What’s the best (or worst) review you’ve received?

It’s Peer Review Week and we’d like to hear your thoughts

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Can you believe this is the fifth year of Peer Review Week?!

There’s a great post about the history of PRW on the Scholarly Kitchen if you’re keen to learn more about how it started and what it’s grown into. Most years have had a theme, from transparency to diversity, and the topic chosen for 2019 is…

‘Quality in Peer Review’

So we’re asking:

What’s the best (or worst) review you’ve ever received? And why

We’d love to hear from you so please do take the opportunity to share your thoughts and experiences on Peer Review! Simply use the comment box at the bottom of this post to share your answers.

One thing – as with any contribution to the Community, do keep in mind our Community Policy when sharing your comments (basically, be nice and stay on topic).

Got a question? Get in touch with us here.  

Go to the profile of Ruth Milne

Ruth Milne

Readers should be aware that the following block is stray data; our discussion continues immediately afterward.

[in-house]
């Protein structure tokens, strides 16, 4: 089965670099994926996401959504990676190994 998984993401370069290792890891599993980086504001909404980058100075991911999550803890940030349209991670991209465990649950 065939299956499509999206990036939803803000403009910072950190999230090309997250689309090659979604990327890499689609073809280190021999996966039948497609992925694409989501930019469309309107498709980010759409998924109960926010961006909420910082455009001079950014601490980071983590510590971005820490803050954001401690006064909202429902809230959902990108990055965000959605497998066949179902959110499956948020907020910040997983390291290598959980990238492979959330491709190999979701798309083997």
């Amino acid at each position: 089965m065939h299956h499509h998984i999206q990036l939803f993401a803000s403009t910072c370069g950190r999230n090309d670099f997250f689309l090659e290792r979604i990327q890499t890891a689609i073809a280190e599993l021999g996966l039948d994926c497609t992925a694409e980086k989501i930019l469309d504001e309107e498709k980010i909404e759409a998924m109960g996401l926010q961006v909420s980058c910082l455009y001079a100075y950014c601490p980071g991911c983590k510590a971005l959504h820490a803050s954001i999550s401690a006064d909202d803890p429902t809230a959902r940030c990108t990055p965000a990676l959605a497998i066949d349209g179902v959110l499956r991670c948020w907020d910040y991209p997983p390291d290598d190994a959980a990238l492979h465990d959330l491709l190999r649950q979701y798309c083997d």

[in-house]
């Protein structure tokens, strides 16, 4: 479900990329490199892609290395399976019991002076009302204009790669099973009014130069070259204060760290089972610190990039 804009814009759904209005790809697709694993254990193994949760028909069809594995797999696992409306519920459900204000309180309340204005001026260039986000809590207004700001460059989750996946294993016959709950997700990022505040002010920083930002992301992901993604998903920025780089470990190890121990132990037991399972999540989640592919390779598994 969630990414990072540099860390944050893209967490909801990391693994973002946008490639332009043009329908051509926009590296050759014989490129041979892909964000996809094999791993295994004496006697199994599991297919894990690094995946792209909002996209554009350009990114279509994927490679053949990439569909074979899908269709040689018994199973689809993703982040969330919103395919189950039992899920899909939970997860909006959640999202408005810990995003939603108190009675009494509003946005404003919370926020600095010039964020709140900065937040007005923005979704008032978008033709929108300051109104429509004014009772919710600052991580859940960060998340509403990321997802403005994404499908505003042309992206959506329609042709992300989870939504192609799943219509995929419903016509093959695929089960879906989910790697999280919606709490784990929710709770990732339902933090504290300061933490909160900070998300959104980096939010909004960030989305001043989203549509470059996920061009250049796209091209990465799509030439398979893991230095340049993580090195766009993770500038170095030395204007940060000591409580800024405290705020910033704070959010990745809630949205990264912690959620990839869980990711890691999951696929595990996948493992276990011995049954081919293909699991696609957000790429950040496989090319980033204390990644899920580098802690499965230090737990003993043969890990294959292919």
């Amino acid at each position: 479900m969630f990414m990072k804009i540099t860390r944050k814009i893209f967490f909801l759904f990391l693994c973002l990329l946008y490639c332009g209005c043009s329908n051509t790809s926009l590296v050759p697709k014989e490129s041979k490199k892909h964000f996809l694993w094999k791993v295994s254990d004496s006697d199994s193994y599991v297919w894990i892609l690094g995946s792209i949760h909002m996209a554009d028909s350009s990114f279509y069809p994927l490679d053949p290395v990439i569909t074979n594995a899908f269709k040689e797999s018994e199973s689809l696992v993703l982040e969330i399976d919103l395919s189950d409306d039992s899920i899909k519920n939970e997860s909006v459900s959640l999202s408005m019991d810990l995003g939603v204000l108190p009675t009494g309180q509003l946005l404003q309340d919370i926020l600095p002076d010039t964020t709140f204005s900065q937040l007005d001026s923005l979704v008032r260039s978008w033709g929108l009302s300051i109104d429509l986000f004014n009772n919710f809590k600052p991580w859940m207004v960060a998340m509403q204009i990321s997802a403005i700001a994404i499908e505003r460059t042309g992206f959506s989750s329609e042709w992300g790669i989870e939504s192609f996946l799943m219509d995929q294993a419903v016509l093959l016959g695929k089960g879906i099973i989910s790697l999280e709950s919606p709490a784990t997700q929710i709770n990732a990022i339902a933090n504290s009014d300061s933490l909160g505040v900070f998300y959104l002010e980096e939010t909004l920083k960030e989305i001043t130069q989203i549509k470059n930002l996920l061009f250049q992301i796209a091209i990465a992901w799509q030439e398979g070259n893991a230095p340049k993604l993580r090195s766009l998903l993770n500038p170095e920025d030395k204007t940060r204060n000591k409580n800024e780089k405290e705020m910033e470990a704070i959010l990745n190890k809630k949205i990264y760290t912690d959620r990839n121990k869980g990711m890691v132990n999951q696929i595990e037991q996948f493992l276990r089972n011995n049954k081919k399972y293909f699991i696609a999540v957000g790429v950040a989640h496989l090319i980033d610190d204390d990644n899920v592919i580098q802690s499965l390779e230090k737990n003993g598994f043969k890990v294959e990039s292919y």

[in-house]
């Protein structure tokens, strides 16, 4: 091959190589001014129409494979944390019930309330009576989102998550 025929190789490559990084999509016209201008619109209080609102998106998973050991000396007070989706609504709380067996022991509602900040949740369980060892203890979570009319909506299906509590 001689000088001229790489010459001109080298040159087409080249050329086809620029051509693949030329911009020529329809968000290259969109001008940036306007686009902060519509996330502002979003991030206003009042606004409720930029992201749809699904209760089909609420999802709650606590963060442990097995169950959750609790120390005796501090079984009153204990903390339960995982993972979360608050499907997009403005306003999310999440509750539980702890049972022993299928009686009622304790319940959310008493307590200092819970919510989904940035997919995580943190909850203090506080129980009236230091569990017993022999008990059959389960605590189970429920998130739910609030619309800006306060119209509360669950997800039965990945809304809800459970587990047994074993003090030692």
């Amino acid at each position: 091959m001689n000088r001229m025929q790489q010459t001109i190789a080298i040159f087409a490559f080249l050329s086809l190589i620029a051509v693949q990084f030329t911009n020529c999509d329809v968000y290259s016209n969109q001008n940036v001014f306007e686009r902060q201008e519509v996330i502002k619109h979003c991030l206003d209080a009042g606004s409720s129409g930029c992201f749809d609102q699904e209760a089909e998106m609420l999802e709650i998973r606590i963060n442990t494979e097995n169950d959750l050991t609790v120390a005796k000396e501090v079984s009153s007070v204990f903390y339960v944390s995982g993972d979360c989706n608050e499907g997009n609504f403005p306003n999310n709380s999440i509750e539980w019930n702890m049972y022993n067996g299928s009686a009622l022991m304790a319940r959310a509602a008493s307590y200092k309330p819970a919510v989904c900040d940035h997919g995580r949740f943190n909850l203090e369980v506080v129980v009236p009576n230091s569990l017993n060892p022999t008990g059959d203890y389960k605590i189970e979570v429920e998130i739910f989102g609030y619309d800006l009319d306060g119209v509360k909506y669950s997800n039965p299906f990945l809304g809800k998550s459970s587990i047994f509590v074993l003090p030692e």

Community Manager, Springer Nature


Go to the profile of Eleni Routoula
Eleni Routoula 11 months ago

Such a timely topic, just received the reviewers comments on a review paper I submitted some time ago! I wouldn't say it is the worst review I have ever received, but it is definitely not the best. Summary of the paper: a review paper on a topic which is not often looked at, from a particular angle. Giving an overview of various methods used to tackle the given problem and their challenges, but focusing and elaborating on a particular one. 

My paper got peer-reviewed by 4 reviewers. 2 of them gave some point-by-point corrections, 2 of them were more general, borderline harsh and not very constructive at points. 1 of them kindly requested me to cite 18 (eighteen!) papers (with one author in common...), none of them being fully relevant to the topic of the review. 1 of them said they found some parts of the review boring (without stating how I should jazz them up), 1 of them said the manuscript should be revised for grammar and sentence construction (without giving an example of a "bad" sentence).